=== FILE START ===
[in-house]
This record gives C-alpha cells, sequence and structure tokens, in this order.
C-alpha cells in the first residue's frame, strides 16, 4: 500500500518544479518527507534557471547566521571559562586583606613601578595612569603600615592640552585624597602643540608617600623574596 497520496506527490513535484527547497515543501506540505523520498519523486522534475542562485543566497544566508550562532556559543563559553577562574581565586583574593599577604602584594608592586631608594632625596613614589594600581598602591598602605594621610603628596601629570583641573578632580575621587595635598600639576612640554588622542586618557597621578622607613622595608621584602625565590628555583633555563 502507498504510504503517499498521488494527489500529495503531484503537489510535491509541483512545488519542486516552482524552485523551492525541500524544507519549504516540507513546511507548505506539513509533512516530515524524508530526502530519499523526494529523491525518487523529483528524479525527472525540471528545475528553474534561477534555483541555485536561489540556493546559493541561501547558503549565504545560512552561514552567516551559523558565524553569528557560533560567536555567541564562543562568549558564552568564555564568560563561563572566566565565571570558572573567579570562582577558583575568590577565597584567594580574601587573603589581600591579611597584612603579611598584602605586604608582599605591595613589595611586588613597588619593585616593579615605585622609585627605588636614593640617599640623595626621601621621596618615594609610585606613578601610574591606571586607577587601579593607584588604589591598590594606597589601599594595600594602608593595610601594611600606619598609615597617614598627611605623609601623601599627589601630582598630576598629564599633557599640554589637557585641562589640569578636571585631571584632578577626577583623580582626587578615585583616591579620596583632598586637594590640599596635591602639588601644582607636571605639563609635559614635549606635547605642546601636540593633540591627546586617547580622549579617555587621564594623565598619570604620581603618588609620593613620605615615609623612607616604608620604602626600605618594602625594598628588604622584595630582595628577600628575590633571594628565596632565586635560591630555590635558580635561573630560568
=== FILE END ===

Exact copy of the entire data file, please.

[in-house]
This record gives C-alpha cells, sequence and structure tokens, in this order.
C-alpha cells in the first residue's frame, strides 16, 4: 500500500518544479518527507534557471547566521571559562586583606613601578595612569603600615592640552585624597602643540608617600623574596 497520496506527490513535484527547497515543501506540505523520498519523486522534475542562485543566497544566508550562532556559543563559553577562574581565586583574593599577604602584594608592586631608594632625596613614589594600581598602591598602605594621610603628596601629570583641573578632580575621587595635598600639576612640554588622542586618557597621578622607613622595608621584602625565590628555583633555563 502507498504510504503517499498521488494527489500529495503531484503537489510535491509541483512545488519542486516552482524552485523551492525541500524544507519549504516540507513546511507548505506539513509533512516530515524524508530526502530519499523526494529523491525518487523529483528524479525527472525540471528545475528553474534561477534555483541555485536561489540556493546559493541561501547558503549565504545560512552561514552567516551559523558565524553569528557560533560567536555567541564562543562568549558564552568564555564568560563561563572566566565565571570558572573567579570562582577558583575568590577565597584567594580574601587573603589581600591579611597584612603579611598584602605586604608582599605591595613589595611586588613597588619593585616593579615605585622609585627605588636614593640617599640623595626621601621621596618615594609610585606613578601610574591606571586607577587601579593607584588604589591598590594606597589601599594595600594602608593595610601594611600606619598609615597617614598627611605623609601623601599627589601630582598630576598629564599633557599640554589637557585641562589640569578636571585631571584632578577626577583623580582626587578615585583616591579620596583632598586637594590640599596635591602639588601644582607636571605639563609635559614635549606635547605642546601636540593633540591627546586617547580622549579617555587621564594623565598619570604620581603618588609620593613620605615615609623612607616604608620604602626600605618594602625594598628588604622584595630582595628577600628575590633571594628565596632565586635560591630555590635558580635561573630560568